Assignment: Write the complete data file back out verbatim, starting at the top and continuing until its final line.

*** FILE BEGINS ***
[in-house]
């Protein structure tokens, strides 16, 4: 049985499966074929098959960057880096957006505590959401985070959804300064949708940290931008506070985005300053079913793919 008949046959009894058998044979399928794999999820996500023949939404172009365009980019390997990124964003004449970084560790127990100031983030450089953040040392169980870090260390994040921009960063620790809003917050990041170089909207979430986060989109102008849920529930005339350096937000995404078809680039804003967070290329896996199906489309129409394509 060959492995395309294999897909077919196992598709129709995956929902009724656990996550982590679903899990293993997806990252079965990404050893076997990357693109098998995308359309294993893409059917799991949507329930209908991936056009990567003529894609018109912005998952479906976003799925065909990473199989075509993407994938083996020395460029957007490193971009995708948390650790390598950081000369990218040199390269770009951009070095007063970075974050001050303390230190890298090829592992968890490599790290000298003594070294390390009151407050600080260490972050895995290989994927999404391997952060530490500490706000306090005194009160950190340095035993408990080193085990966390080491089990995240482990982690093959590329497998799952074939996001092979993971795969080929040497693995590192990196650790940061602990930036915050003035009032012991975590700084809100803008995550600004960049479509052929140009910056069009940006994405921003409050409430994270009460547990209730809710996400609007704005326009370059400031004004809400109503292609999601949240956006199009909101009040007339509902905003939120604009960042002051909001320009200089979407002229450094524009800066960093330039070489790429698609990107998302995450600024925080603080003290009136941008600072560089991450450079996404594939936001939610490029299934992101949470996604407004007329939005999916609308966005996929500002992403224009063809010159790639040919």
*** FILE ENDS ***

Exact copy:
[in-house]
């Protein structure tokens, strides 16, 4: 049985499966074929098959960057880096957006505590959401985070959804300064949708940290931008506070985005300053079913793919 008949046959009894058998044979399928794999999820996500023949939404172009365009980019390997990124964003004449970084560790127990100031983030450089953040040392169980870090260390994040921009960063620790809003917050990041170089909207979430986060989109102008849920529930005339350096937000995404078809680039804003967070290329896996199906489309129409394509 060959492995395309294999897909077919196992598709129709995956929902009724656990996550982590679903899990293993997806990252079965990404050893076997990357693109098998995308359309294993893409059917799991949507329930209908991936056009990567003529894609018109912005998952479906976003799925065909990473199989075509993407994938083996020395460029957007490193971009995708948390650790390598950081000369990218040199390269770009951009070095007063970075974050001050303390230190890298090829592992968890490599790290000298003594070294390390009151407050600080260490972050895995290989994927999404391997952060530490500490706000306090005194009160950190340095035993408990080193085990966390080491089990995240482990982690093959590329497998799952074939996001092979993971795969080929040497693995590192990196650790940061602990930036915050003035009032012991975590700084809100803008995550600004960049479509052929140009910056069009940006994405921003409050409430994270009460547990209730809710996400609007704005326009370059400031004004809400109503292609999601949240956006199009909101009040007339509902905003939120604009960042002051909001320009200089979407002229450094524009800066960093330039070489790429698609990107998302995450600024925080603080003290009136941008600072560089991450450079996404594939936001939610490029299934992101949470996604407004007329939005999916609308966005996929500002992403224009063809010159790639040919």